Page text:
Also interesting to come up with some kind of measure of skin drag (friction).

  Your Comments

  Recent Posts

Facebook Twitter Email Instagram Youtube

WildSnow Twitter Feed


  • Blogroll & Links

  • Welcome to Louis (Lou) Dawson's backcountry skiing information & opinion website. Lou's passion for the past 50 years has been alpinism, climbing, mountaineering and skiing -- along with all manner of outdoor recreation. He has authored numerous books and articles about ski touring and is well known as the first person to ski down all 54 of Colorado's 14,000-foot peaks, otherwise known as the Fourteeners! Books and free ski touring news and information here.

    All material on this website is copyrighted, the name WildSnow is trademarked, permission required for reproduction (electronic or otherwise) and display on other websites. PLEASE SEE OUR COPYRIGHT and TRADEMARK INFORMATION.

    We include "affiliate sales" links with most of our blog posts. This means we receive a percentage of a sale if you click over from our site (at no cost to you). None of our affiliate commission links are direct relationships with specific gear companies or shopping carts, instead we remain removed by using a third party who manages all our affiliate sales and relationships. We also sell display "banner" advertising, in this case our relationships are closer to the companies who advertise, but our display advertising income is carefully separated financially and editorially from our blog content, over which we always maintain 100% editorial control -- we make this clear during every advertising deal we work out. Please also notice we do the occasional "sponsored" post, these are under similar financial arrangements as our banner advertising, only the banner or other type of reference to a company are included in the blog post, simply to show they provided financial support to WildSnow.com and provide them with advertising in return. Unlike most other "sponsored content" you find on the internet, our sponsored posts are entirely under our editorial control and created by WildSnow specific writers.See our full disclosures here.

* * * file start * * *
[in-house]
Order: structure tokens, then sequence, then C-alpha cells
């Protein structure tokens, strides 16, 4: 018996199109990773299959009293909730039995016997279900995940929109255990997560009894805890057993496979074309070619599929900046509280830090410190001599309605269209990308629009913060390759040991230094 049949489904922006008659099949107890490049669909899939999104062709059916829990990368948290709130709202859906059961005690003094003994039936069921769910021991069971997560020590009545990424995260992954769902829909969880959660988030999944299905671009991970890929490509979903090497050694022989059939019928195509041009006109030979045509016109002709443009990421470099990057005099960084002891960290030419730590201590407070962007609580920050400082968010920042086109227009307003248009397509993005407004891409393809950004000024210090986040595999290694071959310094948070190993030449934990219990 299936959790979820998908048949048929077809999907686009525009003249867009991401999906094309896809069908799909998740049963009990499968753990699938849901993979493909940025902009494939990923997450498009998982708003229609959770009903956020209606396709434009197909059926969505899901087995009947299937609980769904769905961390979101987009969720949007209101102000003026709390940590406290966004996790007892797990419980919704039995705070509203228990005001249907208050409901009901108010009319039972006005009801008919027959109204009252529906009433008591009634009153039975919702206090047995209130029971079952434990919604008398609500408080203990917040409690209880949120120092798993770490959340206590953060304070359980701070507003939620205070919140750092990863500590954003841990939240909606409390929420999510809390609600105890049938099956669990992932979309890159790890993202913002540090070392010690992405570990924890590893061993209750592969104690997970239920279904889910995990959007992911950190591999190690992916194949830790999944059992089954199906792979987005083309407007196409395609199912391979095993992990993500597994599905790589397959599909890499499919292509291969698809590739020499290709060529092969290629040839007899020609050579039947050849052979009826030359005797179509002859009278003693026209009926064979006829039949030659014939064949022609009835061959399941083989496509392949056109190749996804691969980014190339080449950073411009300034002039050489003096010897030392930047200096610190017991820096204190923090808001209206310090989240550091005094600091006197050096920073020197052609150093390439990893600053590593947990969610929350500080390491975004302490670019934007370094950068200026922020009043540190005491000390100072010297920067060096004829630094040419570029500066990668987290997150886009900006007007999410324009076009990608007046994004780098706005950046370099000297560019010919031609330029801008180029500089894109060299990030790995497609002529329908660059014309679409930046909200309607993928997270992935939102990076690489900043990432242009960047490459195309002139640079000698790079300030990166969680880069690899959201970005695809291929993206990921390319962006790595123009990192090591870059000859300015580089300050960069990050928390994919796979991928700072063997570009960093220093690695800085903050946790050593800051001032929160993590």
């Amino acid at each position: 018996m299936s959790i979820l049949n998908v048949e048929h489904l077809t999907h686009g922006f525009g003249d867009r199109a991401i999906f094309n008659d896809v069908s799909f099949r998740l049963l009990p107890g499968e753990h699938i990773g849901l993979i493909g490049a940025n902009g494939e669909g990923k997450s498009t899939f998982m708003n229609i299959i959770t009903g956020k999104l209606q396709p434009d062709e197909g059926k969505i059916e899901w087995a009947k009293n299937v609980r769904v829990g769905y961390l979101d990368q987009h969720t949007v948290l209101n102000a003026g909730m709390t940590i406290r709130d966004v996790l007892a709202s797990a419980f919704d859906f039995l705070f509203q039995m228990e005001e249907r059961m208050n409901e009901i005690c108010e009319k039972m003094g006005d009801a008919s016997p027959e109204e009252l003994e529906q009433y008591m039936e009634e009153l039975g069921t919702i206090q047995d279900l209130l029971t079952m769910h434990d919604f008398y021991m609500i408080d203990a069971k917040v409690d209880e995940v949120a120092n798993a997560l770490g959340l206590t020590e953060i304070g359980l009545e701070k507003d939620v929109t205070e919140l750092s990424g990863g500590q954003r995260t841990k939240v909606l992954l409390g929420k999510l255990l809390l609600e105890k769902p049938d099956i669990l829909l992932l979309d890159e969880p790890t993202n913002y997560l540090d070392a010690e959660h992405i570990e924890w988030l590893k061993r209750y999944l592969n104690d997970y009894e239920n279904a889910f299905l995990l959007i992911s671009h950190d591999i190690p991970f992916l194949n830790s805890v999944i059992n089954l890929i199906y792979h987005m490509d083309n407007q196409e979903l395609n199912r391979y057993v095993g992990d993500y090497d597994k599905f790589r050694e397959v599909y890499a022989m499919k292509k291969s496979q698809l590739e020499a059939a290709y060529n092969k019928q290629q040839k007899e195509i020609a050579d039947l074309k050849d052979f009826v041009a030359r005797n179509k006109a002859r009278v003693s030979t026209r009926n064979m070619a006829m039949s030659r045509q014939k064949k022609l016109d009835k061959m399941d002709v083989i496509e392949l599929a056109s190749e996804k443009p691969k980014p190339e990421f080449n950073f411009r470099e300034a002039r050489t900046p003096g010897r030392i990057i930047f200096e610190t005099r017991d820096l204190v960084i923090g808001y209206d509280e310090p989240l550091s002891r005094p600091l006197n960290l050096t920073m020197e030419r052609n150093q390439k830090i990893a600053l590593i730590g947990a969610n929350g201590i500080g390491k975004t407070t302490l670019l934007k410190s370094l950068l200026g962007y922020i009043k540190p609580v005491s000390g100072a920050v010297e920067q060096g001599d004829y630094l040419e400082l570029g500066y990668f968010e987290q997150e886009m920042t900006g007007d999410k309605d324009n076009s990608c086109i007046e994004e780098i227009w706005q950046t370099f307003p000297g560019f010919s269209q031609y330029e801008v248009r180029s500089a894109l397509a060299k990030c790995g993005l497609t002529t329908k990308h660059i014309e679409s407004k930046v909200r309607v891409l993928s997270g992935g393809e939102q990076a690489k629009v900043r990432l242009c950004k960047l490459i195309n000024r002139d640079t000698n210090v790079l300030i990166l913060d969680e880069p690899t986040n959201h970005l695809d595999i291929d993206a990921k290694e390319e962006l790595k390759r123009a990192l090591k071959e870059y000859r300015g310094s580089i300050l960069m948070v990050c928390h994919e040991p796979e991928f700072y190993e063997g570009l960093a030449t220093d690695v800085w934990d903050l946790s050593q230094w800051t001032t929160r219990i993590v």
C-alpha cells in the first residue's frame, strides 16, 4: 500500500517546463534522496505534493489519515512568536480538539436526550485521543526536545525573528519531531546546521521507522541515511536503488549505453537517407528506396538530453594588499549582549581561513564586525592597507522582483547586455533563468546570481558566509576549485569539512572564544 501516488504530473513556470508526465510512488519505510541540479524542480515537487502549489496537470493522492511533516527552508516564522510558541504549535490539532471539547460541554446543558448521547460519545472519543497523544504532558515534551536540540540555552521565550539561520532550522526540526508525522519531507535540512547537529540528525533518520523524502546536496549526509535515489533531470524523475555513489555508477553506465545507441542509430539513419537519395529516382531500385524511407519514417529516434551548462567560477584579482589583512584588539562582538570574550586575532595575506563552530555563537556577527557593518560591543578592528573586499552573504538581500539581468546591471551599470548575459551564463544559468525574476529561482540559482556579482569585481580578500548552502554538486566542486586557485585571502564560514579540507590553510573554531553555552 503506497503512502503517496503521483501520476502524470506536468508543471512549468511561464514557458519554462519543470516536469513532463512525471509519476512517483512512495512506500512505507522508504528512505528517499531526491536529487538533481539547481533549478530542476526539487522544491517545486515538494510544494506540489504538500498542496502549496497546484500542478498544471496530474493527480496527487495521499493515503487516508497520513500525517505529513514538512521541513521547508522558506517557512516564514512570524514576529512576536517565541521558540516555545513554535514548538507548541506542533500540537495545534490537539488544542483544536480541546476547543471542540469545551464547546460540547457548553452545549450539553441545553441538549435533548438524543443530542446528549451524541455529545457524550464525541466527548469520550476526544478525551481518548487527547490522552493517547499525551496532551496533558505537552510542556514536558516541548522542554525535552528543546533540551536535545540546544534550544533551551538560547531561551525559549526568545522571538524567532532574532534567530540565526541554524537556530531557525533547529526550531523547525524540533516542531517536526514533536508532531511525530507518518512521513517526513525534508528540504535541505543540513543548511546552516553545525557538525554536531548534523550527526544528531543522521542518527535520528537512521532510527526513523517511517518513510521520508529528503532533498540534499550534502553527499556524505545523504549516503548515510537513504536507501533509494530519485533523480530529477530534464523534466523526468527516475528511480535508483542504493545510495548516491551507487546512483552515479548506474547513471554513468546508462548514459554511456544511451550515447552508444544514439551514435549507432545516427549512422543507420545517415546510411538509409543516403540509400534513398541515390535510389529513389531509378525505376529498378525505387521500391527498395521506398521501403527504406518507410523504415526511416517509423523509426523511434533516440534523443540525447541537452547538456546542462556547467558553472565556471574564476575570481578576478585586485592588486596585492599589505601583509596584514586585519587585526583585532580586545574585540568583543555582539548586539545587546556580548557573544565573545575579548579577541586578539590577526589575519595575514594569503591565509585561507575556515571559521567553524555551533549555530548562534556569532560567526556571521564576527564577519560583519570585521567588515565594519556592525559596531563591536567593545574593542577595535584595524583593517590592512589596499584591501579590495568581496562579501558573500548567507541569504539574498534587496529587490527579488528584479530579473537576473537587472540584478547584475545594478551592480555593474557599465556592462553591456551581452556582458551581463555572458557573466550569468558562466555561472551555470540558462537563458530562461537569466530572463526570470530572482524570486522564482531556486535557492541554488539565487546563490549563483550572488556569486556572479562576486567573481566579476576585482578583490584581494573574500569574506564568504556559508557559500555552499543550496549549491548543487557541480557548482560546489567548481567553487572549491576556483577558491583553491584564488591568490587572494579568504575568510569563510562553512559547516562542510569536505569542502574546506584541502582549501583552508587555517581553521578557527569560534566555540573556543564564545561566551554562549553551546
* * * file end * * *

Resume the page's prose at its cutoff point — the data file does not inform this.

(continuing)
Backcountry skiing is dangerous. You may be killed or severely injured if you do any form of ski mountaineering, skimo randonnee and randonnée skiing. The information and news on this website is intended only as general information. Due to human error and passing time, the information, text and images contained within this website may be inaccurate, false, or out-of-date. By using, reading or viewing the information provided on this website, you agree to absolve the owners of Wild Snow as well as content contributors of any liability for injuries or losses incurred while using such information. Furthermore, you agree to use any of this website's information, maps, photos, or binding mounting instructions templates at your own risk, and waive Wild Snow owners and contributors of liability for use of said items for ski touring or any other use.

    Switch To Mobile Version